Vauxhall Insignia Sports Tourer

Has Vauxhall turned acclaimed family car into a great estate?

Overall Auto Express Rating

4.0 out of 5

THE new Insignia estate is leagues ahead of the drab Vectra it replaces, and with the rear seats in place it offers even more practicality, too. It shares the same underpinnings, trims and engines as the hatch and saloon – only the £2,000 price rise and bigger boot set them apart. The classy, well specced cabin, clever controller and electric tailgate put the Insignia in premium class territory. And although it’s not the best car to drive in this sector, in every other respect it’s a winner.

It's the family car that found room for improvement! Hot on the heels of the saloon and hatchback that went on sale in January, this is Vauxhall’s Insignia Sports Tourer.

But it doesn’t only offer extra space – as the model has loaded up on innovation, too. Deep scallops along the sides mirror the tapered roof, and the bulky tailgate gives the Tourer extra road presence.

Yet while the new shape is a success, the hatch trumps it for style, and the Tourer doesn’t quite have the kerbside appeal of Ford’s Mondeo estate. This car really proves its worth inside. In SE Nav spec it features a central controller, reminiscent of the BMW iDrive system, as well as an electronic parking brake, so the cabin is truly classy.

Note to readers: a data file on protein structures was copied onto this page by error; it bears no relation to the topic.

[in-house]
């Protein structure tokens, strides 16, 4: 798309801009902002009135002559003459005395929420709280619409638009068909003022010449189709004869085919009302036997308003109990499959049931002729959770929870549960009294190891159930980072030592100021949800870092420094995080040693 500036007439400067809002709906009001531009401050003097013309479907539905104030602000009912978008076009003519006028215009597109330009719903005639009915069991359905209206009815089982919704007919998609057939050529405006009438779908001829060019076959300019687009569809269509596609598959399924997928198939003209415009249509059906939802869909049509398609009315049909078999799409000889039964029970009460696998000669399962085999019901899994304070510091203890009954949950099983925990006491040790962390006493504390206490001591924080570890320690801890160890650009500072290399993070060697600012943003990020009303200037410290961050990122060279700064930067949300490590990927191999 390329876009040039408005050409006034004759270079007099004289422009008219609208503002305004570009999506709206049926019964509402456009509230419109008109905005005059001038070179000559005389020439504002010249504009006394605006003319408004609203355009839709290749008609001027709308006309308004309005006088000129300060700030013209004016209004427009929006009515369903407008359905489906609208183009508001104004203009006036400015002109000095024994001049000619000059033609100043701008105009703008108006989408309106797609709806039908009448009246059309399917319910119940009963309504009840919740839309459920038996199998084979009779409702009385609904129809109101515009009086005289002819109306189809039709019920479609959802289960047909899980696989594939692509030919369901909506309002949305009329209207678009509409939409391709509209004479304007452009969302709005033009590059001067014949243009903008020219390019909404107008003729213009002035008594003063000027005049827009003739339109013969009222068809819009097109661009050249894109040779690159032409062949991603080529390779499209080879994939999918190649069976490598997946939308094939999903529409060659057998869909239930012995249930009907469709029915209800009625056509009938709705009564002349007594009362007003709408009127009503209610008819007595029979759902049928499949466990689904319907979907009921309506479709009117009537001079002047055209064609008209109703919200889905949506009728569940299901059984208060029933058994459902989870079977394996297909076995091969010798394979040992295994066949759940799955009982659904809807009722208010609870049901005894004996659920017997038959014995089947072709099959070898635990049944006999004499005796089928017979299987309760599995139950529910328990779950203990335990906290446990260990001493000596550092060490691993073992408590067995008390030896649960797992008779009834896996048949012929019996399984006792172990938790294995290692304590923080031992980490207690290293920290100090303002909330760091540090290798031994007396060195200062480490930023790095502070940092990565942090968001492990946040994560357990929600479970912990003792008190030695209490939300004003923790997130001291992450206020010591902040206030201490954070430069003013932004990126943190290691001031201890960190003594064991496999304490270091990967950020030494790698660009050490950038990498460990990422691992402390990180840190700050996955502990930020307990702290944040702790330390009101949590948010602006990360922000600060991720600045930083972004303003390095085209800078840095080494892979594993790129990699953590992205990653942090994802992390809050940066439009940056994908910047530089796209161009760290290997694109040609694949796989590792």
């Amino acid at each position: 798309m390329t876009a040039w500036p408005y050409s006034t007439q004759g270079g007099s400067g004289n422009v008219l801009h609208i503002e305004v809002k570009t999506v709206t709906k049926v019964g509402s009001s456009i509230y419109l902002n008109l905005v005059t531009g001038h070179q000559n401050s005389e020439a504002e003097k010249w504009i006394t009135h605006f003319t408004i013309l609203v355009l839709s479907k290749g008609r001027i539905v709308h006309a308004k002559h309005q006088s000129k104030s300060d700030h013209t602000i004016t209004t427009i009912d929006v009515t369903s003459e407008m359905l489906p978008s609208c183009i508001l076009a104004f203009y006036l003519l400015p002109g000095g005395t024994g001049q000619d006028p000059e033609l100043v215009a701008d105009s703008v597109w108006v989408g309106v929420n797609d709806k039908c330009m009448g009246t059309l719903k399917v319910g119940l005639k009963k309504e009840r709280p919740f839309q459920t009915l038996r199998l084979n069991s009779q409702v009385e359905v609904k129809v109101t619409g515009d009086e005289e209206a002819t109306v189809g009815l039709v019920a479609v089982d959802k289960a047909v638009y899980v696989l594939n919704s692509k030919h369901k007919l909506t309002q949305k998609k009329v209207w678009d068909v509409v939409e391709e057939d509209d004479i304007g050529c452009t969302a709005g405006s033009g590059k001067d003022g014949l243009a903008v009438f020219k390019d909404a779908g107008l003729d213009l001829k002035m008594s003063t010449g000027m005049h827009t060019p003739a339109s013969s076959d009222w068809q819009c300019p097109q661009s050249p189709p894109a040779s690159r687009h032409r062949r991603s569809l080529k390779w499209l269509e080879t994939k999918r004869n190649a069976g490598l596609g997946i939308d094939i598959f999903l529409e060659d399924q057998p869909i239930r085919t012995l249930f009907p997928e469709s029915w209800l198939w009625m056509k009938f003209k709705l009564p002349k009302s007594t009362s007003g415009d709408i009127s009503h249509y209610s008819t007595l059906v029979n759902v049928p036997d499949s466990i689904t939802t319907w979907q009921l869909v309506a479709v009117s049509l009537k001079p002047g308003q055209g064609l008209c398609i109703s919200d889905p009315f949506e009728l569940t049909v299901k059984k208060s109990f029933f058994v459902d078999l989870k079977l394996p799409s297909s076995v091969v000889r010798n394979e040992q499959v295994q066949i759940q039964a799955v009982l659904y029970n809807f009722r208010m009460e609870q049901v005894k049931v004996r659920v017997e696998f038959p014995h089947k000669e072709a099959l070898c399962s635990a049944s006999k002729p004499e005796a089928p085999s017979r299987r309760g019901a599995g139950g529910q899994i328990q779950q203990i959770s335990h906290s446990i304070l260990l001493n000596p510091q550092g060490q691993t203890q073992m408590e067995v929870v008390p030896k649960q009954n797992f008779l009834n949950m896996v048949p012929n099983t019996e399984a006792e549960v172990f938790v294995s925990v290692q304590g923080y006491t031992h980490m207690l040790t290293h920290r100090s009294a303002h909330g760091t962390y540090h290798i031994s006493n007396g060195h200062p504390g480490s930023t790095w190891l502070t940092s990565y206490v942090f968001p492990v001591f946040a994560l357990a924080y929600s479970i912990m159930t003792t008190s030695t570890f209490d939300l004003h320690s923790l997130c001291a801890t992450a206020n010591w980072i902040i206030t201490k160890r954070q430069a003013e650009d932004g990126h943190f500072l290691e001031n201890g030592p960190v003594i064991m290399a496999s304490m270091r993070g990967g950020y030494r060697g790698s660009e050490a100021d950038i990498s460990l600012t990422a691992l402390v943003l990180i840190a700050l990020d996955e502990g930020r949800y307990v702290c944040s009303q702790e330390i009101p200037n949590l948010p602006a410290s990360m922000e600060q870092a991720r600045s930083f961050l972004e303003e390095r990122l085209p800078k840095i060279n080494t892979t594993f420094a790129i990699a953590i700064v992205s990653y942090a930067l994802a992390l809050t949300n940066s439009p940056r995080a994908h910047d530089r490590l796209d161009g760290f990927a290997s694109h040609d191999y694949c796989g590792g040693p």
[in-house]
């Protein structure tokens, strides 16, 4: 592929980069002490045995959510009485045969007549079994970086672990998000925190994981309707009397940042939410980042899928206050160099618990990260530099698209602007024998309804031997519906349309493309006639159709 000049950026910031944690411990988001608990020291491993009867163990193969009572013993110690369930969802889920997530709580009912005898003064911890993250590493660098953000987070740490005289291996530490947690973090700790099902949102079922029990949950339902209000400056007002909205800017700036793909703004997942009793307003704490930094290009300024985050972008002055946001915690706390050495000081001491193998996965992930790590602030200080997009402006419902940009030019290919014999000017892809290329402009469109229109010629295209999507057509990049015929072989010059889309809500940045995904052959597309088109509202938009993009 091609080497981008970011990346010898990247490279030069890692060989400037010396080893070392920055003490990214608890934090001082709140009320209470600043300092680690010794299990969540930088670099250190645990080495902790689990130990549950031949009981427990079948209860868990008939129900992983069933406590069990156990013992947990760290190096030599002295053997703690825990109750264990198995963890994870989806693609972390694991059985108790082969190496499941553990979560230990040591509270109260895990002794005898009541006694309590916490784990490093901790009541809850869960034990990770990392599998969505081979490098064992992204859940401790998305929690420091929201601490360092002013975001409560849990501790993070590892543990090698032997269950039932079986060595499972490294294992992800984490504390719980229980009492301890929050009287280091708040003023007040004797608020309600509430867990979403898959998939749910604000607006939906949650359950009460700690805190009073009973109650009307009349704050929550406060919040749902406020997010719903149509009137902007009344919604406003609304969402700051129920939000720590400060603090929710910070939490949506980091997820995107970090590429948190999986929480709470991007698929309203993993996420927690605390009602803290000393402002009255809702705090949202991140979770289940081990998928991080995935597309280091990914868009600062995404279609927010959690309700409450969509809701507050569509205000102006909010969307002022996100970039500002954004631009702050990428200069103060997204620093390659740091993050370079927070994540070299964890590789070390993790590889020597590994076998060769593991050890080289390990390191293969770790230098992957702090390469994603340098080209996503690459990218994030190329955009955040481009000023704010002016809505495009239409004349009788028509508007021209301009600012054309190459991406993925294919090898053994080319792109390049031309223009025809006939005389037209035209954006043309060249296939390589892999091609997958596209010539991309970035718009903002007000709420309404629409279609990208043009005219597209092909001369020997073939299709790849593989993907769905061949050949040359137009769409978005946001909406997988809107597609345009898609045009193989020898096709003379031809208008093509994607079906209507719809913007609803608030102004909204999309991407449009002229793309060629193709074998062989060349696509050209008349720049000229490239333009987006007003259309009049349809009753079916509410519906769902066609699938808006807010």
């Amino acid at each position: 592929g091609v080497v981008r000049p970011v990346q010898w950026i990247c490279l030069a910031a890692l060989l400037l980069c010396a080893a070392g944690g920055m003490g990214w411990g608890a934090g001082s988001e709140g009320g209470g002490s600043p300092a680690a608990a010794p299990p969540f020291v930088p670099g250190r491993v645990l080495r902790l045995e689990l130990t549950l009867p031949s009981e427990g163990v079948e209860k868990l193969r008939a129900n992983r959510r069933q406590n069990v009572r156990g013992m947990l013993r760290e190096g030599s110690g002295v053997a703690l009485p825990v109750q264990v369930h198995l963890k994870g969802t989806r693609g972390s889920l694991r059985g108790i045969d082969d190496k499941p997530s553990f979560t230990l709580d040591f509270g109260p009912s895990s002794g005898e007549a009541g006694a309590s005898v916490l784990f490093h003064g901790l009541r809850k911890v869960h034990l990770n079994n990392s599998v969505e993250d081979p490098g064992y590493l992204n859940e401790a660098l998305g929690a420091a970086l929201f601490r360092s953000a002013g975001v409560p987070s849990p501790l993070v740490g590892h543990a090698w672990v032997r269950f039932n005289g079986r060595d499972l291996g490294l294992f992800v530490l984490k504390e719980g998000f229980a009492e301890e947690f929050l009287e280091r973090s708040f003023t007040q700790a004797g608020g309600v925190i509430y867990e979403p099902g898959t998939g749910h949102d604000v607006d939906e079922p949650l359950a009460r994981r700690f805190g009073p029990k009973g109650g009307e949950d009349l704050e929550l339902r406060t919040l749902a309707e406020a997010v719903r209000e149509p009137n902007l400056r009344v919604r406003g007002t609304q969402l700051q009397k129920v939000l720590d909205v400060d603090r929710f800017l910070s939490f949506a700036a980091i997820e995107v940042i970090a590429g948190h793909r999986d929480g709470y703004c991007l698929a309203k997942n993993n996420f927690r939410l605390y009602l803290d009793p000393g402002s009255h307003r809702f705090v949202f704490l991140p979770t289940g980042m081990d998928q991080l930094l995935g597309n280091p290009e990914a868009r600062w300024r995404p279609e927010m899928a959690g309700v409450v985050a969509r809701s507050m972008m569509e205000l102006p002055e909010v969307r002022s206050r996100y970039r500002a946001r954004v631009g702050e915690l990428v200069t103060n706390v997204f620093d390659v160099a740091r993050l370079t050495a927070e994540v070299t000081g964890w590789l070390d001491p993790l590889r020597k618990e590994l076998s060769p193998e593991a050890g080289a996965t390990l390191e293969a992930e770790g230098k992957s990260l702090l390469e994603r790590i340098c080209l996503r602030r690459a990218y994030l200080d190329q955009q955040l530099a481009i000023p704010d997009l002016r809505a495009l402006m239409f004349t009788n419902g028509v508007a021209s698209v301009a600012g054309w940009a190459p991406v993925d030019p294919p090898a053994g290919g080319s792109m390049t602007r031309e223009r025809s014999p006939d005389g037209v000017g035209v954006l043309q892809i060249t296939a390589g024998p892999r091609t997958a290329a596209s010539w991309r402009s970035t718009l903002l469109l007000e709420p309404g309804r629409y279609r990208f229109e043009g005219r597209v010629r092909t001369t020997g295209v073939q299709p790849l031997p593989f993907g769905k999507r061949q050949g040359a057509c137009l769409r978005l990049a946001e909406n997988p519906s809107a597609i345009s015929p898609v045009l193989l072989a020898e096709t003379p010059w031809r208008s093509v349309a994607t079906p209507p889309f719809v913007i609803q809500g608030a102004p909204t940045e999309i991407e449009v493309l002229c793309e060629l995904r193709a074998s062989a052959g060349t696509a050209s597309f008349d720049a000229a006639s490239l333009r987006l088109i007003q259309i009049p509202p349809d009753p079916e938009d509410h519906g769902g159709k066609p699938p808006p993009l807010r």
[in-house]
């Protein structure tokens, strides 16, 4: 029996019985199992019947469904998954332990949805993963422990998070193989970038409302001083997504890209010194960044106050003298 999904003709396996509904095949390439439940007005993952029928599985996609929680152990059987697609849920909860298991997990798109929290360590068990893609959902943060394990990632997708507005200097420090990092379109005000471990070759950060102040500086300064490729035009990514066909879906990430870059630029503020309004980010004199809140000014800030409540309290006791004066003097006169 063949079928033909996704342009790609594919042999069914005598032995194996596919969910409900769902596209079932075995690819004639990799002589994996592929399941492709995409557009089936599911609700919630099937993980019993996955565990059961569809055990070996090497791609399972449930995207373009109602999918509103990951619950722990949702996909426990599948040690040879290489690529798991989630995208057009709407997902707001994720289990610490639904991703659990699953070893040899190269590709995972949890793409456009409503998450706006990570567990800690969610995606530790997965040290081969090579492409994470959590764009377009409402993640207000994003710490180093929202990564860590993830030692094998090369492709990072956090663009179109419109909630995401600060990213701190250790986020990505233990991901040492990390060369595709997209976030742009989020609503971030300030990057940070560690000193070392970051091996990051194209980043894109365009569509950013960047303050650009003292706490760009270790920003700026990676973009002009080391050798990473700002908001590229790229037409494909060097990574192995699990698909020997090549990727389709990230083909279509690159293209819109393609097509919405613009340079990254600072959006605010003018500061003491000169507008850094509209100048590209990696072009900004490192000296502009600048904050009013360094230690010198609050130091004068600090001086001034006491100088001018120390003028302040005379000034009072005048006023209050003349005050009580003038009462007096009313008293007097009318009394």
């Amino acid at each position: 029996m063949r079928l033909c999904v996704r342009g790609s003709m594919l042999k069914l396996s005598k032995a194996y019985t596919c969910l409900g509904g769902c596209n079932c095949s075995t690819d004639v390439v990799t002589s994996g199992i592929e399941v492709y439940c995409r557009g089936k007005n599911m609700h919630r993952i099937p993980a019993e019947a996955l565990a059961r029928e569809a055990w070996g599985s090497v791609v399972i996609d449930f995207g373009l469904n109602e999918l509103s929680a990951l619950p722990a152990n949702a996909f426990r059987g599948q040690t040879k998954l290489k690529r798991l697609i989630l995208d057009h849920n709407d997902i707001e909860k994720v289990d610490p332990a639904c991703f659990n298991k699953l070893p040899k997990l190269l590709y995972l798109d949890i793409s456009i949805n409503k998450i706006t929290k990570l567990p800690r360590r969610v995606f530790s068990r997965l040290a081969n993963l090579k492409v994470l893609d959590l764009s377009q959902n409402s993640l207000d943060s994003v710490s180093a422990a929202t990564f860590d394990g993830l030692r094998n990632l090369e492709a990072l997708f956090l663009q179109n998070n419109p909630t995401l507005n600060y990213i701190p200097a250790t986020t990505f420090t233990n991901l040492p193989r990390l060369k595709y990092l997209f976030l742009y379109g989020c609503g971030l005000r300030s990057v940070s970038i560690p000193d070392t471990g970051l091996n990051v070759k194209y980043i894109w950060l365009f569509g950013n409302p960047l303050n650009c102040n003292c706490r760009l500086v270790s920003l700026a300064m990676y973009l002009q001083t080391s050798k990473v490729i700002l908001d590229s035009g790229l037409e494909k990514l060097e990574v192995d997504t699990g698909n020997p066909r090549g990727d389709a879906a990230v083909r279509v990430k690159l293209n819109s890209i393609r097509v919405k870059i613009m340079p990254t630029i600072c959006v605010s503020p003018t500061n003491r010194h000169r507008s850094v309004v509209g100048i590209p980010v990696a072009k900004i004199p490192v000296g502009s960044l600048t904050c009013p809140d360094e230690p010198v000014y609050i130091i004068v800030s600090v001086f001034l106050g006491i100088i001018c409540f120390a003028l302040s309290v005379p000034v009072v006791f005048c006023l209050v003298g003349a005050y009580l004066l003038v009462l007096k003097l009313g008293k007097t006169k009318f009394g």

Crucially, there’s a plentiful 540 litres of luggage space with the seats in place. This extends to up to 1,530 litres with them folded. A lowered tailgate is standard on all SE and Elite models, and this can be programmed to open to 75 per cent of the full height if there’s a low ceiling in your garage or car park. There’s also a handy undertray beneath the boot floor, which allows the load area to be flattened out. Our model was powered by the 158bhp 2.0-litre CDTI diesel.

There’s a 128bhp version, too, and these units are expected to account for 69 per cent of all sales. Our car was a superb performer, pulling strongly and smoothly from low revs, while claimed 47.1mpg fuel economy makes it easy on the wallet, too.

Besides tweaked springs and anti-roll bars, the running gear remains unchanged – and it shows. Despite the extra metal at the back, the Tourer handles with the poise of the hatch, gripping hard in corners and handling sudden changes of direction with minimal fuss. It’s not as entertaining as a Mondeo estate, but for long-haul trips in comfort, the big Vauxhall is tough to beat.

Rival: Ford Mondeo blue oval estate has over 200 litres more boot space than the Vauxhall with the seats down. It’s sportier to drive, too – although the Insignia is a better cruiser.

Most Popular

New electric MG Cyberster roadster to take brand back to its roots
MG roadster exclusive image - front
News

New electric MG Cyberster roadster to take brand back to its roots

The all-electric two-seat MG sports car is poised to follow the likes of the MG TF and MGB, and our exclusive images preview how it could look
23 Jun 2022
New 2023 Peugeot 408 heralds all-new body style for French brand
Peugeot 408 - front
News

New 2023 Peugeot 408 heralds all-new body style for French brand

Peugeot’s new 408 crossover will launch as a plug-in hybrid
22 Jun 2022
UK petrol and diesel prices: new records set as pressure grows on retailers to cut prices
High fuel prices. £2 per litre
News

UK petrol and diesel prices: new records set as pressure grows on retailers to cut prices

Cost of filling up rises again, but analysts expect supermarkets and other retailers may soon cut pump prices
22 Jun 2022